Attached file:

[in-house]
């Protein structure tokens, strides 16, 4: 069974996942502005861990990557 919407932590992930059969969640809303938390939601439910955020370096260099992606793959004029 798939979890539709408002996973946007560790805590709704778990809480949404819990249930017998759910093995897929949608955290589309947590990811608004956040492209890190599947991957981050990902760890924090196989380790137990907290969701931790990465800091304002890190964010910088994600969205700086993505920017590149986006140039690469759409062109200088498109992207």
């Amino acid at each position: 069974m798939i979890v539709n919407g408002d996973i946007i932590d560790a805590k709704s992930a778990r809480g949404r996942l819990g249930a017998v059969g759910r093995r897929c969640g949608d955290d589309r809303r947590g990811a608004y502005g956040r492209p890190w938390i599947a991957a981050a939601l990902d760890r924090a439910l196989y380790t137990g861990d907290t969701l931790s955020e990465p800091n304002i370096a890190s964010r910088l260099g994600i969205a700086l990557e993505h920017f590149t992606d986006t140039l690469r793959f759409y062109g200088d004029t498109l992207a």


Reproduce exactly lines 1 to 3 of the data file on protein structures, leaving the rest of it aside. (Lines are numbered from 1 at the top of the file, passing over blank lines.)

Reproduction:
[in-house]
């Protein structure tokens, strides 16, 4: 069974996942502005861990990557 919407932590992930059969969640809303938390939601439910955020370096260099992606793959004029 798939979890539709408002996973946007560790805590709704778990809480949404819990249930017998759910093995897929949608955290589309947590990811608004956040492209890190599947991957981050990902760890924090196989380790137990907290969701931790990465800091304002890190964010910088994600969205700086993505920017590149986006140039690469759409062109200088498109992207």
């Amino acid at each position: 069974m798939i979890v539709n919407g408002d996973i946007i932590d560790a805590k709704s992930a778990r809480g949404r996942l819990g249930a017998v059969g759910r093995r897929c969640g949608d955290d589309r809303r947590g990811a608004y502005g956040r492209p890190w938390i599947a991957a981050a939601l990902d760890r924090a439910l196989y380790t137990g861990d907290t969701l931790s955020e990465p800091n304002i370096a890190s964010r910088l260099g994600i969205a700086l990557e993505h920017f590149t992606d986006t140039l690469r793959f759409y062109g200088d004029t498109l992207a």